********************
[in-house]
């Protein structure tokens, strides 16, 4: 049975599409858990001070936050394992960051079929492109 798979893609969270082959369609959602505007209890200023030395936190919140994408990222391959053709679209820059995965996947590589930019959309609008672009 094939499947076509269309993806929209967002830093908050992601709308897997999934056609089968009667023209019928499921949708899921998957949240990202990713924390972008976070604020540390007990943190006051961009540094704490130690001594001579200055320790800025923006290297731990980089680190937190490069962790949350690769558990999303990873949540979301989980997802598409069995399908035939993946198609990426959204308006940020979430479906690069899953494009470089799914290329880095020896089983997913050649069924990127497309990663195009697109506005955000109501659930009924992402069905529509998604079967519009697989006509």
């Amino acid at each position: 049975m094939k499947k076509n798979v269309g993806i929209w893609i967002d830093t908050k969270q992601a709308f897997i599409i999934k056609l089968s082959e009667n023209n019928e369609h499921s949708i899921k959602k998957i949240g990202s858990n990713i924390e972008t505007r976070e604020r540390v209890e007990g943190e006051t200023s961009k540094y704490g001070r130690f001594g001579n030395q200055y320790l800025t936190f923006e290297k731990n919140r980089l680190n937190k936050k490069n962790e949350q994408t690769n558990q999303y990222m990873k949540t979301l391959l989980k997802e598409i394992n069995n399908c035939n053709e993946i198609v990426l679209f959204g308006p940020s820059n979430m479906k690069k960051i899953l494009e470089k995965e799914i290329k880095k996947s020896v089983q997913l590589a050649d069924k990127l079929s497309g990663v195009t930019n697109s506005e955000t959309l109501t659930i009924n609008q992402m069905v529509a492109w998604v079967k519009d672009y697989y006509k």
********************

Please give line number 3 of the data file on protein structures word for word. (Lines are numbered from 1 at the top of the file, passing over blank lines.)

């Amino acid at each position: 049975m094939k499947k076509n798979v269309g993806i929209w893609i967002d830093t908050k969270q992601a709308f897997i599409i999934k056609l089968s082959e009667n023209n019928e369609h499921s949708i899921k959602k998957i949240g990202s858990n990713i924390e972008t505007r976070e604020r540390v209890e007990g943190e006051t200023s961009k540094y704490g001070r130690f001594g001579n030395q200055y320790l800025t936190f923006e290297k731990n919140r980089l680190n937190k936050k490069n962790e949350q994408t690769n558990q999303y990222m990873k949540t979301l391959l989980k997802e598409i394992n069995n399908c035939n053709e993946i198609v990426l679209f959204g308006p940020s820059n979430m479906k690069k960051i899953l494009e470089k995965e799914i290329k880095k996947s020896v089983q997913l590589a050649d069924k990127l079929s497309g990663v195009t930019n697109s506005e955000t959309l109501t659930i009924n609008q992402m069905v529509a492109w998604v079967k519009d672009y697989y006509k």